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Air Asia Indonesia Lost Contact from Surabaya to Singapore

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Air Asia Indonesia Lost Contact from Surabaya to Singapore

Old 12th Jan 2015, 16:49
  #1861 (permalink)  
 
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island_airphoto

Are you sure the super-cell would not be black on a new radar too? Very early on with the monochrome digital radar we had back in the day, we learne the black blobs in the middle of the green returns were the worst areas to fly, not holes in the storms. The physics of extreme rain absorbing the radio waves has not changed.
The old radars were monochrome. So how did you tell the difference between attenuation caused by a super cell and an actual gap? You couldn't. Well, maybe if you were highly skilled in the black arts you might be that kind of genius who just COULD tell the difference. Black holes didn't always appear neatly ensconced in the centre of green blobs. In the event I referred to the guys reported no green contour - just a nice clear (black) gap between the green blobs. A sucker hole.

With a modern contoured radar what would you expect to see in the same scenario?
A green contour, followed by a yellow contour, followed by a red contour, maybe some purple - then, what? A hole? Blackness?
Well it might depend on your radar set, but my suggestion is you don't go near RED or PURPLE, and try your best to avoid YELLOW and GREEN too.
That'll keep you safe.
No guesswork or black art required.

PS Radar attenuation is part and parcel of the system. If a sufficiently strong beam is emitted it could pass through all weather giving no returns. Not much good for WX spotting.
The signal needs to be of just the right strength to be partially reflected thus showing the WX. The snag is the weaker beam also suffers attenuation.
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Old 12th Jan 2015, 16:54
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Stormscope

Island Airphoto:

Yes, I remember flying around with a Stormscope, they detect static electricity from moving air currents, not necessarily lightning, and so are pretty good at telling you where the rough air might be... especially at low level, but I would expect a Stormscope would be overworked in an area of multiple active CBs - just too many dots! They were mostly intended for light - non radar - aircraft. I never flew a heavy aircraft with one.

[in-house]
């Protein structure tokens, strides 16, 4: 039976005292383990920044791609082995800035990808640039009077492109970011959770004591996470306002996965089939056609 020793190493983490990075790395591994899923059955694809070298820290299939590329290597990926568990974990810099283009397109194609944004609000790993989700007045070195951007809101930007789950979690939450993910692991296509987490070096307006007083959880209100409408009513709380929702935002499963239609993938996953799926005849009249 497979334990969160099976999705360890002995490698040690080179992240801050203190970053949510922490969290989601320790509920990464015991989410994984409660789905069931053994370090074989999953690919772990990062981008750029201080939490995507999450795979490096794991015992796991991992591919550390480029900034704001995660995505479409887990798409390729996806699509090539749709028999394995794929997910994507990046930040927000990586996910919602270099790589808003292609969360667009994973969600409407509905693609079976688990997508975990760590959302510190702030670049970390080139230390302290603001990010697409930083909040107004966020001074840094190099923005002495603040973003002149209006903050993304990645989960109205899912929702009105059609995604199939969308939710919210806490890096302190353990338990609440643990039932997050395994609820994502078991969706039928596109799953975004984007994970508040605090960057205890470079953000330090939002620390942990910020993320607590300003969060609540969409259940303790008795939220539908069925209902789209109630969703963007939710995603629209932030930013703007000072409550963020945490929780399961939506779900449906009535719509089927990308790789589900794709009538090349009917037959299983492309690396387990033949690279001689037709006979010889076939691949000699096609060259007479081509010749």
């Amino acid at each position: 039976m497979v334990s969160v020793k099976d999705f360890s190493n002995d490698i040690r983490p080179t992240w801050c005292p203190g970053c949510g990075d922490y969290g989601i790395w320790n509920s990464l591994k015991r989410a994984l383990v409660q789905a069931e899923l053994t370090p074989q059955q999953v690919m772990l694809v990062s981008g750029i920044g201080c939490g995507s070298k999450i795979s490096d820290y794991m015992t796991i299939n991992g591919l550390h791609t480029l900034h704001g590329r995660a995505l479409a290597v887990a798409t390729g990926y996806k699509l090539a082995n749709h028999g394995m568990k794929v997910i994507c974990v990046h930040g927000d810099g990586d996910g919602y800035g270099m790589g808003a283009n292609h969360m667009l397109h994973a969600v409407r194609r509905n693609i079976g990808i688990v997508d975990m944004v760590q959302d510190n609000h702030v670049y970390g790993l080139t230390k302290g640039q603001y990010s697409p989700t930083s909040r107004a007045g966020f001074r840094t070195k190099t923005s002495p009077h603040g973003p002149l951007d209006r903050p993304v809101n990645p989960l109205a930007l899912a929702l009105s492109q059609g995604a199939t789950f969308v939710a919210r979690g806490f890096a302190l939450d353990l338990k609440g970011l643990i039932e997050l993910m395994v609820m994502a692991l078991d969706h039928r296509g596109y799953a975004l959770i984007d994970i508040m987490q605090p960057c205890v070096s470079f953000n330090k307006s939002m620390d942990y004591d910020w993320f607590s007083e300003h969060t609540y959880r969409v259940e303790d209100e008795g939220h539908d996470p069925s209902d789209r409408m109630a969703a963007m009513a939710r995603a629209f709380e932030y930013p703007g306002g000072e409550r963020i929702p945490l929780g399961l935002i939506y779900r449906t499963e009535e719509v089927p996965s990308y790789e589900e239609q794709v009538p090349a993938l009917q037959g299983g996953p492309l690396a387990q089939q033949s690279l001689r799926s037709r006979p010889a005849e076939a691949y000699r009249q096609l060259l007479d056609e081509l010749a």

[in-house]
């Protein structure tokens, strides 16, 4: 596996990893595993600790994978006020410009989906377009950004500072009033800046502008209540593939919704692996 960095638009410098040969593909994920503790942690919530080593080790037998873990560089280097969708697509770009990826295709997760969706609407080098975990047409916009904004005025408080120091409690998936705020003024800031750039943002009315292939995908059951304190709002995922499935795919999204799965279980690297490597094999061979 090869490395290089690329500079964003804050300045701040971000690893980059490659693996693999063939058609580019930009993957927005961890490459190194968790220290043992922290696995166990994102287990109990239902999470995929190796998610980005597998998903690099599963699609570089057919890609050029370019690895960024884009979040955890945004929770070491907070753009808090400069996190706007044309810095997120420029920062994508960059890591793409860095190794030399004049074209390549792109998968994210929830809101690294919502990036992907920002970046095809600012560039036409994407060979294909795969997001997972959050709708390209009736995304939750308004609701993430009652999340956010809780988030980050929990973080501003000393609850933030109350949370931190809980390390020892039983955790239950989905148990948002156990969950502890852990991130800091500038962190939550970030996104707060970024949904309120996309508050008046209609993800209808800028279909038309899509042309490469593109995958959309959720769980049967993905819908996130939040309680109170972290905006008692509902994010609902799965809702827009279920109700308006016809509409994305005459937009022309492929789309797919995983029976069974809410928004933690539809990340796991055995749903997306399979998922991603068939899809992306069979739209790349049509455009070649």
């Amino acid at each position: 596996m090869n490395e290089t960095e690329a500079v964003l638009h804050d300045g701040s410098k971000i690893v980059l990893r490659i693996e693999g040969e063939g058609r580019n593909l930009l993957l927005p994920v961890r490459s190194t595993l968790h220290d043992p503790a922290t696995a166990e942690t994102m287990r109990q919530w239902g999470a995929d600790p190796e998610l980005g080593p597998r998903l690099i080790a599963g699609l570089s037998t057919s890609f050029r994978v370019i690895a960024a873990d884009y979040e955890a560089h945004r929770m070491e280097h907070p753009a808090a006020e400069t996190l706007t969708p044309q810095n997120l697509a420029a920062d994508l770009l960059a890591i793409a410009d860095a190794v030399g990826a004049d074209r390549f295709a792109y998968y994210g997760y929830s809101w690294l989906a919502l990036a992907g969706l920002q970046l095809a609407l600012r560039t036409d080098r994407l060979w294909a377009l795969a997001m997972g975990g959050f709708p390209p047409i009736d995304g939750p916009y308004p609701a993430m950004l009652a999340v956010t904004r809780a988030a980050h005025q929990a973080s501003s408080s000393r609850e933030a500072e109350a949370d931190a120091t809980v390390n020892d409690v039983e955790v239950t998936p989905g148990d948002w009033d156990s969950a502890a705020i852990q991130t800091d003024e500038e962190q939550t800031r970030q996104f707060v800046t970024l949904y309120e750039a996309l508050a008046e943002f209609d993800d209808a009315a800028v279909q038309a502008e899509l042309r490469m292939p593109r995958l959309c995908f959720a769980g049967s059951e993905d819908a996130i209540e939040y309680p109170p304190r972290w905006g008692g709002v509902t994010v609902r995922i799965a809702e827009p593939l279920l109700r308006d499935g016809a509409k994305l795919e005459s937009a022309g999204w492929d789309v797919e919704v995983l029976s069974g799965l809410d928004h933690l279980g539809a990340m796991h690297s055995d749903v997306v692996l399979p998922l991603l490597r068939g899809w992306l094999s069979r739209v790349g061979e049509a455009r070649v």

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Old 12th Jan 2015, 16:59
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Originally Posted by Leightman 957
Tail section carried 3km is believable only if the tail was down current from the FDR. When we see current direction overlaid on a map of FDR and tail section locations it will be clear enough. Or more puzzling if the tail was cross stream or upstream.

I don't know anyone who does not with hindsight regret their choice of words from time to time, especially when in front of a crowd or on camera. I don't yet see anything contradictory in the 'explosive..air pressure' statement'. Sounds may be mis-interpreted, so must be considered separately. But a high volume, high velocity intrusion of seawater midpoint into a mostly horizontal fuselage could be expected to result in some cabin air overpressure. The paper bag analogy remains viable. Do recall also the fuselage frame pic of the skin neatly unzipped from the intact frame. The most likely cause of that is a sudden, very large, very uniform internal pressure. One must come up with an alternate cause for the unzipped skins to be able to disregard a fuselage overpressure. The video of the fuselage in situ which also shows virtually all cabin contents absent suggests a significant force having removed them.